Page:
As children, my sister Jeanette and I would regularly entertain our friends wrapping our legs behind ours ears, though at the time, the word “yoga” was completely unknown to me. We very much liked to mimic Michael Jackson’s mesmerizing moves as well (remember the break-dance?). It was only when, in 2000, I was pregnant that I attended a yoga class for mums-to-be. I found the class boring, New Age kind of a thing, and never went back to that center. A few years later, I attended a more vigorous yoga class. It was a revelation, I felt like I was six years old again; not as flexible as I had been then, but still as blissfully happy. The practice made me high, I was in love! A few months into the class, I noticed that my chronic lower back pain had disappeared .
Playing in Nyungwe, Rwanda; Headstand, sirsasana, 2016
I am an avid reader, so whenever I come across something that triggers my passion to learn more about it, I raid libraries and bookstores. Amazon says that the book “Yoga and Vegetarianism” by Sharon Gannon was first delivered the first week of September 2009 (31 August – 9 September).
As a child, I had never taken any pleasure in eating animals and drinking milk. A story runs in my family about how my sister and I refused to eat fish saying that that whole grilled fish was “dead and staring at us”. I cannot myself remember ever saying that, but I do recall how I always loved observing ants and being fearful that I might kill them inadvertently while walking. And so, it is perhaps not all that surprising that reading “Yoga and Vegetarianism” turned me vegan overnight.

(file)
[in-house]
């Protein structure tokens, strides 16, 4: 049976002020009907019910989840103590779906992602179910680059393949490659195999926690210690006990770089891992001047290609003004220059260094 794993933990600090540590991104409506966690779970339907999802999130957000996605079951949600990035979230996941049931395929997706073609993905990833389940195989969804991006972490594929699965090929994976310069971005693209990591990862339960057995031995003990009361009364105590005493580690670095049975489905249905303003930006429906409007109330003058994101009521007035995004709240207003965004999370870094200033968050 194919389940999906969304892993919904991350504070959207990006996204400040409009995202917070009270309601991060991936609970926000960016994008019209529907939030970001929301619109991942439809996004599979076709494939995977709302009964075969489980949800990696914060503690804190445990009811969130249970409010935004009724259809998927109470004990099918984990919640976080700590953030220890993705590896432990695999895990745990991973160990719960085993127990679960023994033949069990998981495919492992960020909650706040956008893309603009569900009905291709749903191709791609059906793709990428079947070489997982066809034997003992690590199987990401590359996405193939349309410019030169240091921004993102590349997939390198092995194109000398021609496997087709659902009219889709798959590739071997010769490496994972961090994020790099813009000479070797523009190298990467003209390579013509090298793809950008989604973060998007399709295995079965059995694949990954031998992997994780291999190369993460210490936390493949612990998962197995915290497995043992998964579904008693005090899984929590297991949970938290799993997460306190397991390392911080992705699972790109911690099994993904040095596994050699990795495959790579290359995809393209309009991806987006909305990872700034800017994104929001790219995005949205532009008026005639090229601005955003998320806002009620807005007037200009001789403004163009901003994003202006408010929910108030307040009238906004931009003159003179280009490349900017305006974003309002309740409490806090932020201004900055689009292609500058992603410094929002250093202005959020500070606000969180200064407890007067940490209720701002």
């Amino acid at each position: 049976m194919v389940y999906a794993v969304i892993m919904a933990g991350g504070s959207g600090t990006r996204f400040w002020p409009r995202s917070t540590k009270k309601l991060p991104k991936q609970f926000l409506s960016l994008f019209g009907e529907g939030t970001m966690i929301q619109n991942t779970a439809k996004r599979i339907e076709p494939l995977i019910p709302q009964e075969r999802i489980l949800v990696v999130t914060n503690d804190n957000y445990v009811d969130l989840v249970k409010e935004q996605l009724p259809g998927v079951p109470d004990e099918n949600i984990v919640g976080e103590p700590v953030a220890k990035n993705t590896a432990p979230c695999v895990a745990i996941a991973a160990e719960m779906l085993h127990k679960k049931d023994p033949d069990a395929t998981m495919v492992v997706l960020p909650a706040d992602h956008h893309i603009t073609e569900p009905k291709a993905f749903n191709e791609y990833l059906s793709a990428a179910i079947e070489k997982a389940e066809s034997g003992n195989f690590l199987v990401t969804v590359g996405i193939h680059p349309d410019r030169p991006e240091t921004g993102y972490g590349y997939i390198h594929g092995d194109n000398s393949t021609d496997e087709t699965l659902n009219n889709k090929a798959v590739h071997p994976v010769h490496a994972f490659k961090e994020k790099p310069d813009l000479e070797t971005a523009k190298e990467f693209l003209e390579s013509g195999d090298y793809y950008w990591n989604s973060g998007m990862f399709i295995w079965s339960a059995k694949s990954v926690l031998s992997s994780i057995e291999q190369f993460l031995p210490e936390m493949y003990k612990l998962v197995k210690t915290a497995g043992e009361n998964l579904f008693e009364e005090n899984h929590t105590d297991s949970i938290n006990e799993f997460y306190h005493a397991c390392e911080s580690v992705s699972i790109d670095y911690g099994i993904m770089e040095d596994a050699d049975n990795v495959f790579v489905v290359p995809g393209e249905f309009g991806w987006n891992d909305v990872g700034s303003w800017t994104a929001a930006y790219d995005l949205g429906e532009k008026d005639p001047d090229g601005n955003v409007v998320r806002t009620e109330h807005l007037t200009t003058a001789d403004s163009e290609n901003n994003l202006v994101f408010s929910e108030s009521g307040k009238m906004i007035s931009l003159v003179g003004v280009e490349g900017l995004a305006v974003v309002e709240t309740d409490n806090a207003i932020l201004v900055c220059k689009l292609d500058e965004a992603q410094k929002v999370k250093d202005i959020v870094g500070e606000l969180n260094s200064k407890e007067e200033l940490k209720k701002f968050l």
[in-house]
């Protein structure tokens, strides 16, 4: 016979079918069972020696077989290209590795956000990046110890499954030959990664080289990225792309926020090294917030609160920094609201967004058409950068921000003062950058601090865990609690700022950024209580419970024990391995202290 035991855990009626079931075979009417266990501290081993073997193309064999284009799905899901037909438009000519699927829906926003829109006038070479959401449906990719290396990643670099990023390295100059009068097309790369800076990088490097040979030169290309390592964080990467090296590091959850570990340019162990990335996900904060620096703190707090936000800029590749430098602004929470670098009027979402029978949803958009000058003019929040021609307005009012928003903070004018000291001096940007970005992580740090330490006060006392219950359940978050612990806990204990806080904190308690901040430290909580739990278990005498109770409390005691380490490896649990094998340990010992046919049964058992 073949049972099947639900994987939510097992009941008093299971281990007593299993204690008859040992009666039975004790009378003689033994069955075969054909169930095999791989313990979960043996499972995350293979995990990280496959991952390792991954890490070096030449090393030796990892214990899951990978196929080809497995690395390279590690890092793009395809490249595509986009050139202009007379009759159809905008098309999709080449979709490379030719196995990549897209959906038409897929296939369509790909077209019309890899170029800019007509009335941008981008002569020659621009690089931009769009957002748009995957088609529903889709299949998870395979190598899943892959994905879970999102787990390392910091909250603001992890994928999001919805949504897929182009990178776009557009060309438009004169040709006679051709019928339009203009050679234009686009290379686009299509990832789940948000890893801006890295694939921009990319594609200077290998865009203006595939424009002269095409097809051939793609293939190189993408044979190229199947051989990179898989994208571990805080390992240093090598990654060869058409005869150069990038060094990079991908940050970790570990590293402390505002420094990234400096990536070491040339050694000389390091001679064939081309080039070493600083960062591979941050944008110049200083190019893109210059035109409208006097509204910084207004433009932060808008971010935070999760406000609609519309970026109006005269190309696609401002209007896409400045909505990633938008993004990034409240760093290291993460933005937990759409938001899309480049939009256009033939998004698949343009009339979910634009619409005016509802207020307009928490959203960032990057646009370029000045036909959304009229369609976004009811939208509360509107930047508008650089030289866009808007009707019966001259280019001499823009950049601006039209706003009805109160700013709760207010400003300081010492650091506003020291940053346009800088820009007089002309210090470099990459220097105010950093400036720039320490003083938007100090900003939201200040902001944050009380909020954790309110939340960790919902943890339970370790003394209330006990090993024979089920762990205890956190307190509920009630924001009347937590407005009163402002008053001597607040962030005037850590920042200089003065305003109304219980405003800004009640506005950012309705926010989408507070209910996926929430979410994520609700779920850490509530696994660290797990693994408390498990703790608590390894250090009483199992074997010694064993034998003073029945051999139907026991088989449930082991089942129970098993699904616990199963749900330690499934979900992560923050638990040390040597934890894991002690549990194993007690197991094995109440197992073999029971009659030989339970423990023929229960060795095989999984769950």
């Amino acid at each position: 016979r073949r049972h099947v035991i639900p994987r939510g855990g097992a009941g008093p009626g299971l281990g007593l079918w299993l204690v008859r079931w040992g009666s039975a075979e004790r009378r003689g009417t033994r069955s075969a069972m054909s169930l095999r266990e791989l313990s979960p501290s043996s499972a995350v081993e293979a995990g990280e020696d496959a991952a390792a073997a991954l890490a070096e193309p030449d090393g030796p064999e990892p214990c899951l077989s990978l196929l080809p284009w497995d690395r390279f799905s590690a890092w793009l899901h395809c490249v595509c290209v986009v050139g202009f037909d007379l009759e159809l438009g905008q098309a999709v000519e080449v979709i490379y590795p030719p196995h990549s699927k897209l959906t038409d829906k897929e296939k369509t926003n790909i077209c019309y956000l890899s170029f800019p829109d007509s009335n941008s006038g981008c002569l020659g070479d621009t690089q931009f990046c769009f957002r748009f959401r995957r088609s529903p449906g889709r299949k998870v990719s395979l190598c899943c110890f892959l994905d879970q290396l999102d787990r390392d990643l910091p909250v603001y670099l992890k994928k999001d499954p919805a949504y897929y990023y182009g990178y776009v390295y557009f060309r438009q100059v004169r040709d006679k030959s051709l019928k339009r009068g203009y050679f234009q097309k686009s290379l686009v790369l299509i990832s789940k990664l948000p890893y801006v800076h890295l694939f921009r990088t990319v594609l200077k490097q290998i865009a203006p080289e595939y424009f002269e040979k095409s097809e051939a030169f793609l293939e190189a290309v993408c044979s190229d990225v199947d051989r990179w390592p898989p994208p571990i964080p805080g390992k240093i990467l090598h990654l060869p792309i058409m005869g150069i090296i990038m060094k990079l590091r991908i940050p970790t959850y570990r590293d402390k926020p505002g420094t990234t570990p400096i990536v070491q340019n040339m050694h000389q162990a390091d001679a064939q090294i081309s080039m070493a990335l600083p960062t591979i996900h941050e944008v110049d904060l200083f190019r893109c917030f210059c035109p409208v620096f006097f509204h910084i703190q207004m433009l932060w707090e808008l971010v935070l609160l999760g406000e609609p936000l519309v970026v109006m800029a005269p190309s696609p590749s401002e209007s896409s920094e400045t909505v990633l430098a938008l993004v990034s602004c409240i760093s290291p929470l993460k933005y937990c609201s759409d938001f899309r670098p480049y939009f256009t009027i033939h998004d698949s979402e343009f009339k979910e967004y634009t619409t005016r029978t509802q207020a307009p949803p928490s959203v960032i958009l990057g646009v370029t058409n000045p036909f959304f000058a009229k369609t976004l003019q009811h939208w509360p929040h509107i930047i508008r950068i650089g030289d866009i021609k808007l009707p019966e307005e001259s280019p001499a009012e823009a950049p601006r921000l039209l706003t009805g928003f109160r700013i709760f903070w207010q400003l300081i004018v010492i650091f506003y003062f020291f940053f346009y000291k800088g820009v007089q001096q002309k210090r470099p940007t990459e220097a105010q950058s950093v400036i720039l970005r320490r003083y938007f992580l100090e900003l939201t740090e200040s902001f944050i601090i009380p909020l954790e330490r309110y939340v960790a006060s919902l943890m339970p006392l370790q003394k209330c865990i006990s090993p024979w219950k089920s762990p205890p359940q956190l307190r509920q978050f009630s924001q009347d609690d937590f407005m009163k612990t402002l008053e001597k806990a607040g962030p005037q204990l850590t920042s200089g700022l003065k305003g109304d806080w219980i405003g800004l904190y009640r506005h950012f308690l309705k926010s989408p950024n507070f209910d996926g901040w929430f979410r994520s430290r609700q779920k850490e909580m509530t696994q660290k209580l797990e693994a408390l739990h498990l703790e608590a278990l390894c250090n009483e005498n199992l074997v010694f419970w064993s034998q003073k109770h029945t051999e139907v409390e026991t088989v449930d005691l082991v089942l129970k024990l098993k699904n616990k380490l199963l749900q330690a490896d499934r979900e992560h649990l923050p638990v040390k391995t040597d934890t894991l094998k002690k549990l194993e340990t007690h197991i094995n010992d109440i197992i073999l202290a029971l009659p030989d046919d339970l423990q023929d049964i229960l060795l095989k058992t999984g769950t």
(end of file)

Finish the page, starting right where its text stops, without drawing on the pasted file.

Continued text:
Both my paternal grandparents were lifelong vegetarian centenarians. My grandmother – who we affectionately called Jjajja (‘grandma’ in Luganda, one of Uganda’s main languages) – was the smartest and most generous woman I’ve ever known. She used to claim she could identify meat-eaters from a distance. Jjajja despised fat people and above all lazy people. And she adored her grandchildren, who she found absolutely perfect, even – or especially – the picky eater little me.
I guess it is because of her and our special relationship that my not eating meat as a child was never a problem in our family. But, from their perspective, the most difficult to accept was my disgust with and refusal to drink milk. Worse, still, my sense of smell was very strong and my gag reflex was overwhelming at times; I could never stand the smell of fresh cooking milk (done as a way of pasteurizing it) invading the whole house whenever fresh milk arrived straight from the farm. My sister could blackmail me into doing almost anything she wanted by threatening to dip her buttered toast into her morning tea. My mother too devised all manner of diplomatic excuses beforehand for my anticipated refusal to drink the milk I was offered wherever we went (almost everywhere), while at home she did her best to keep butter out of my food.